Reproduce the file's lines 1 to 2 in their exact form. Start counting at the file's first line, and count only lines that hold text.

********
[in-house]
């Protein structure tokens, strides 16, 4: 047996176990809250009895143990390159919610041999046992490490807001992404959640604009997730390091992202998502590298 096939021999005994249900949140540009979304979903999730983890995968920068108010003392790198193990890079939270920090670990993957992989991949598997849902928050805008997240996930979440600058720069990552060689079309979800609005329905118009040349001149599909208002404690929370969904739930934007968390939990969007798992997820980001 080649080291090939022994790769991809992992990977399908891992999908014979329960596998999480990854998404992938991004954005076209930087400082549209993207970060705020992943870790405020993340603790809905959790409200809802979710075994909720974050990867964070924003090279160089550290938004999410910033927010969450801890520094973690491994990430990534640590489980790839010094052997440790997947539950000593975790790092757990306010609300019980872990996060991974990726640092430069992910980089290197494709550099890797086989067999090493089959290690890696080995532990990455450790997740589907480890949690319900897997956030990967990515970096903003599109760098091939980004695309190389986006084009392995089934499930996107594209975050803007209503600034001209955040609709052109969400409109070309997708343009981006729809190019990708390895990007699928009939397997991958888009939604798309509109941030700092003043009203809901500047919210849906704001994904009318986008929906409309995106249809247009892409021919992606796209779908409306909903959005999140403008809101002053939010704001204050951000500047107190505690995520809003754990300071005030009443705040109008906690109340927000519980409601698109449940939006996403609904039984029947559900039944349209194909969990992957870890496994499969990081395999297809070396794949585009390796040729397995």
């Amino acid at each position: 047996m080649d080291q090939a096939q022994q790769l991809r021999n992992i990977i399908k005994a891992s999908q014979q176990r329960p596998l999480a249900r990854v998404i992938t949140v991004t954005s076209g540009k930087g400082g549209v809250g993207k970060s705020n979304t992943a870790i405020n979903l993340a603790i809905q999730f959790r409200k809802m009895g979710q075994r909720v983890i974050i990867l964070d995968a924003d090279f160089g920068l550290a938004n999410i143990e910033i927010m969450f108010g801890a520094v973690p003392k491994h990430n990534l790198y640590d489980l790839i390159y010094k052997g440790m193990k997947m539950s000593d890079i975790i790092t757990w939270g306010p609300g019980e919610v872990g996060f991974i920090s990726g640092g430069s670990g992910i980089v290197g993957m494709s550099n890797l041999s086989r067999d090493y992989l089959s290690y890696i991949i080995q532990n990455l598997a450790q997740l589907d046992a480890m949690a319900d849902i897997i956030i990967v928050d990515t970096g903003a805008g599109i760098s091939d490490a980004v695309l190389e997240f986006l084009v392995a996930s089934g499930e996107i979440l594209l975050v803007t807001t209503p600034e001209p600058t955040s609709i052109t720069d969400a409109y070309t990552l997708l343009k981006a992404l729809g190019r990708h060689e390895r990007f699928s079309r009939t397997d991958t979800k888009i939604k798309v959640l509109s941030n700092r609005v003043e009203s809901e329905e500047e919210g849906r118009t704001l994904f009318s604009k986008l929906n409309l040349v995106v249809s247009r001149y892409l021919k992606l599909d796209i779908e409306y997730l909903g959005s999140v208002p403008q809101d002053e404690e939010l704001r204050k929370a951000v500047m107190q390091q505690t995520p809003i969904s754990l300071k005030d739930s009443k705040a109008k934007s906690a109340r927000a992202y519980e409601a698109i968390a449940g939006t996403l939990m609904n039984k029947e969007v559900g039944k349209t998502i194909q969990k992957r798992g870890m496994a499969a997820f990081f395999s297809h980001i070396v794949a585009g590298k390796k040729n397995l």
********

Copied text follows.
[in-house]
């Protein structure tokens, strides 16, 4: 047996176990809250009895143990390159919610041999046992490490807001992404959640604009997730390091992202998502590298 096939021999005994249900949140540009979304979903999730983890995968920068108010003392790198193990890079939270920090670990993957992989991949598997849902928050805008997240996930979440600058720069990552060689079309979800609005329905118009040349001149599909208002404690929370969904739930934007968390939990969007798992997820980001 080649080291090939022994790769991809992992990977399908891992999908014979329960596998999480990854998404992938991004954005076209930087400082549209993207970060705020992943870790405020993340603790809905959790409200809802979710075994909720974050990867964070924003090279160089550290938004999410910033927010969450801890520094973690491994990430990534640590489980790839010094052997440790997947539950000593975790790092757990306010609300019980872990996060991974990726640092430069992910980089290197494709550099890797086989067999090493089959290690890696080995532990990455450790997740589907480890949690319900897997956030990967990515970096903003599109760098091939980004695309190389986006084009392995089934499930996107594209975050803007209503600034001209955040609709052109969400409109070309997708343009981006729809190019990708390895990007699928009939397997991958888009939604798309509109941030700092003043009203809901500047919210849906704001994904009318986008929906409309995106249809247009892409021919992606796209779908409306909903959005999140403008809101002053939010704001204050951000500047107190505690995520809003754990300071005030009443705040109008906690109340927000519980409601698109449940939006996403609904039984029947559900039944349209194909969990992957870890496994499969990081395999297809070396794949585009390796040729397995």